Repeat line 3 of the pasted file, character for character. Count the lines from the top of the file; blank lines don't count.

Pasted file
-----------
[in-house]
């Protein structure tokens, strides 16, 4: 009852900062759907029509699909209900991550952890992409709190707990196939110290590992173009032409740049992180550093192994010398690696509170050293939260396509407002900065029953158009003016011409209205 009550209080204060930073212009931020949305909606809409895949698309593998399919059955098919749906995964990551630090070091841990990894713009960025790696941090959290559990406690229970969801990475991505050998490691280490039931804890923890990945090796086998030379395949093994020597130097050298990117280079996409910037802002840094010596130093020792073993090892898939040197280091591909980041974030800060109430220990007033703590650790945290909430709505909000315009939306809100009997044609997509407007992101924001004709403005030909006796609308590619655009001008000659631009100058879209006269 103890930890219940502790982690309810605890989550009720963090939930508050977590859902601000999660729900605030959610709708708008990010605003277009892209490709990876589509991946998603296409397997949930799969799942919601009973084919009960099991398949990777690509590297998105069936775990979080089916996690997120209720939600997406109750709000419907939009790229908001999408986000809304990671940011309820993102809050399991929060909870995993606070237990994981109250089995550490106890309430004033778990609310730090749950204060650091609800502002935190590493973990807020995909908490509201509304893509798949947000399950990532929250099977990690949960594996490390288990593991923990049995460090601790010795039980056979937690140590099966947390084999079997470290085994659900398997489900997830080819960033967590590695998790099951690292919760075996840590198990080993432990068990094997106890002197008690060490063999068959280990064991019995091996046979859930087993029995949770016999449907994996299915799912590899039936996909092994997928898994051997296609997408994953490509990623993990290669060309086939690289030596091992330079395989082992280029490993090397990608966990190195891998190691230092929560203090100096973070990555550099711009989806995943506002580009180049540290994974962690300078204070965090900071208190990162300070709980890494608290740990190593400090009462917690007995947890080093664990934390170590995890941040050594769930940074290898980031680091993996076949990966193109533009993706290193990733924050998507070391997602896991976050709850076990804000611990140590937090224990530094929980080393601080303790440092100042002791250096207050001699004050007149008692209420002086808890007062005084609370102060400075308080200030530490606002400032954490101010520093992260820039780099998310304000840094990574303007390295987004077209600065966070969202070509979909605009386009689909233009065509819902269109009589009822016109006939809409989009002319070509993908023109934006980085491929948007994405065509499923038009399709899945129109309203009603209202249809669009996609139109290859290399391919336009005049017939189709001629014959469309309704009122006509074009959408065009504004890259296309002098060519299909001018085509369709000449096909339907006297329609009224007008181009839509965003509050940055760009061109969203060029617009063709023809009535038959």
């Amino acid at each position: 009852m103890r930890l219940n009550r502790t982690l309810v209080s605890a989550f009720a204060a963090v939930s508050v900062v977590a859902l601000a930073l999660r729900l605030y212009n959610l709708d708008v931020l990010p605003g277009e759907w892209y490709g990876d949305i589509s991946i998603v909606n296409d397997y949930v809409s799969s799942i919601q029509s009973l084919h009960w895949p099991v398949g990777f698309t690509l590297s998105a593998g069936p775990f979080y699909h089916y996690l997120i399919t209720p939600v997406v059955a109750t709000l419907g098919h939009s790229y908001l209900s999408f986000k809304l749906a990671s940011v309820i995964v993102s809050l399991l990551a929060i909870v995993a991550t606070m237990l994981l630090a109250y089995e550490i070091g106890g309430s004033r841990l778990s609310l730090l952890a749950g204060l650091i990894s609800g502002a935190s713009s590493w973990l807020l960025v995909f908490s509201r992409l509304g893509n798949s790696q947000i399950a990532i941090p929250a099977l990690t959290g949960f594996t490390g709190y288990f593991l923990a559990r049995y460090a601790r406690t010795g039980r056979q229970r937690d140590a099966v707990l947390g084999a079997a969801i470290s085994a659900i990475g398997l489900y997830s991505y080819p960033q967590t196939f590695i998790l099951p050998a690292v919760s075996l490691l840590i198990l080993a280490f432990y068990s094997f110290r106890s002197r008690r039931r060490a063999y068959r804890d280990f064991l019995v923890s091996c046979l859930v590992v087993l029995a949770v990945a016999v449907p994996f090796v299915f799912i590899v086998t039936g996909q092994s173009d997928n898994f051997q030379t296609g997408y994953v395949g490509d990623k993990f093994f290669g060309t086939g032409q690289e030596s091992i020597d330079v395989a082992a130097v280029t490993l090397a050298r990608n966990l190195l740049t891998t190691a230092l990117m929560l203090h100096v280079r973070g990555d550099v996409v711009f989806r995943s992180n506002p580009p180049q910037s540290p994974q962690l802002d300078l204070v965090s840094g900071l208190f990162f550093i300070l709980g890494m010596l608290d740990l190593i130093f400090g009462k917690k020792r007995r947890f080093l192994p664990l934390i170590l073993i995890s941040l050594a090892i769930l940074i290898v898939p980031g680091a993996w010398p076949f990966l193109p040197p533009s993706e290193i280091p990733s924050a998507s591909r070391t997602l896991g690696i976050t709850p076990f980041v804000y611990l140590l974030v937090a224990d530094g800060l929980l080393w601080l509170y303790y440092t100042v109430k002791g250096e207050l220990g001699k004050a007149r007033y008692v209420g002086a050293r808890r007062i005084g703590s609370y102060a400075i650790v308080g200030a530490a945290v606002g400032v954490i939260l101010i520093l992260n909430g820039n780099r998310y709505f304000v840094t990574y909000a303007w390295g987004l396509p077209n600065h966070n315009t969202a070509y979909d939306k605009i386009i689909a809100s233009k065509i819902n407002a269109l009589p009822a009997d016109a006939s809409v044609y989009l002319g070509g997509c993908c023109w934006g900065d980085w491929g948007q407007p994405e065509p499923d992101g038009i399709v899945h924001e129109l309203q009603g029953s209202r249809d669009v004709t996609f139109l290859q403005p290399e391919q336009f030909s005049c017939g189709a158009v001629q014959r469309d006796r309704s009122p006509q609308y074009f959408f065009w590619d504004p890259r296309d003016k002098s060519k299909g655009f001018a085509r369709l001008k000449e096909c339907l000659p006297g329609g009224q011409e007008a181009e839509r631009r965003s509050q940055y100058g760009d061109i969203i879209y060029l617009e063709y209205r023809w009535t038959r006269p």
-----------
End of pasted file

């Amino acid at each position: 009852m103890r930890l219940n009550r502790t982690l309810v209080s605890a989550f009720a204060a963090v939930s508050v900062v977590a859902l601000a930073l999660r729900l605030y212009n959610l709708d708008v931020l990010p605003g277009e759907w892209y490709g990876d949305i589509s991946i998603v909606n296409d397997y949930v809409s799969s799942i919601q029509s009973l084919h009960w895949p099991v398949g990777f698309t690509l590297s998105a593998g069936p775990f979080y699909h089916y996690l997120i399919t209720p939600v997406v059955a109750t709000l419907g098919h939009s790229y908001l209900s999408f986000k809304l749906a990671s940011v309820i995964v993102s809050l399991l990551a929060i909870v995993a991550t606070m237990l994981l630090a109250y089995e550490i070091g106890g309430s004033r841990l778990s609310l730090l952890a749950g204060l650091i990894s609800g502002a935190s713009s590493w973990l807020l960025v995909f908490s509201r992409l509304g893509n798949s790696q947000i399950a990532i941090p929250a099977l990690t959290g949960f594996t490390g709190y288990f593991l923990a559990r049995y460090a601790r406690t010795g039980r056979q229970r937690d140590a099966v707990l947390g084999a079997a969801i470290s085994a659900i990475g398997l489900y997830s991505y080819p960033q967590t196939f590695i998790l099951p050998a690292v919760s075996l490691l840590i198990l080993a280490f432990y068990s094997f110290r106890s002197r008690r039931r060490a063999y068959r804890d280990f064991l019995v923890s091996c046979l859930v590992v087993l029995a949770v990945a016999v449907p994996f090796v299915f799912i590899v086998t039936g996909q092994s173009d997928n898994f051997q030379t296609g997408y994953v395949g490509d990623k993990f093994f290669g060309t086939g032409q690289e030596s091992i020597d330079v395989a082992a130097v280029t490993l090397a050298r990608n966990l190195l740049t891998t190691a230092l990117m929560l203090h100096v280079r973070g990555d550099v996409v711009f989806r995943s992180n506002p580009p180049q910037s540290p994974q962690l802002d300078l204070v965090s840094g900071l208190f990162f550093i300070l709980g890494m010596l608290d740990l190593i130093f400090g009462k917690k020792r007995r947890f080093l192994p664990l934390i170590l073993i995890s941040l050594a090892i769930l940074i290898v898939p980031g680091a993996w010398p076949f990966l193109p040197p533009s993706e290193i280091p990733s924050a998507s591909r070391t997602l896991g690696i976050t709850p076990f980041v804000y611990l140590l974030v937090a224990d530094g800060l929980l080393w601080l509170y303790y440092t100042v109430k002791g250096e207050l220990g001699k004050a007149r007033y008692v209420g002086a050293r808890r007062i005084g703590s609370y102060a400075i650790v308080g200030a530490a945290v606002g400032v954490i939260l101010i520093l992260n909430g820039n780099r998310y709505f304000v840094t990574y909000a303007w390295g987004l396509p077209n600065h966070n315009t969202a070509y979909d939306k605009i386009i689909a809100s233009k065509i819902n407002a269109l009589p009822a009997d016109a006939s809409v044609y989009l002319g070509g997509c993908c023109w934006g900065d980085w491929g948007q407007p994405e065509p499923d992101g038009i399709v899945h924001e129109l309203q009603g029953s209202r249809d669009v004709t996609f139109l290859q403005p290399e391919q336009f030909s005049c017939g189709a158009v001629q014959r469309d006796r309704s009122p006509q609308y074009f959408f065009w590619d504004p890259r296309d003016k002098s060519k299909g655009f001018a085509r369709l001008k000449e096909c339907l000659p006297g329609g009224q011409e007008a181009e839509r631009r965003s509050q940055y100058g760009d061109i969203i879209y060029l617009e063709y209205r023809w009535t038959r006269p």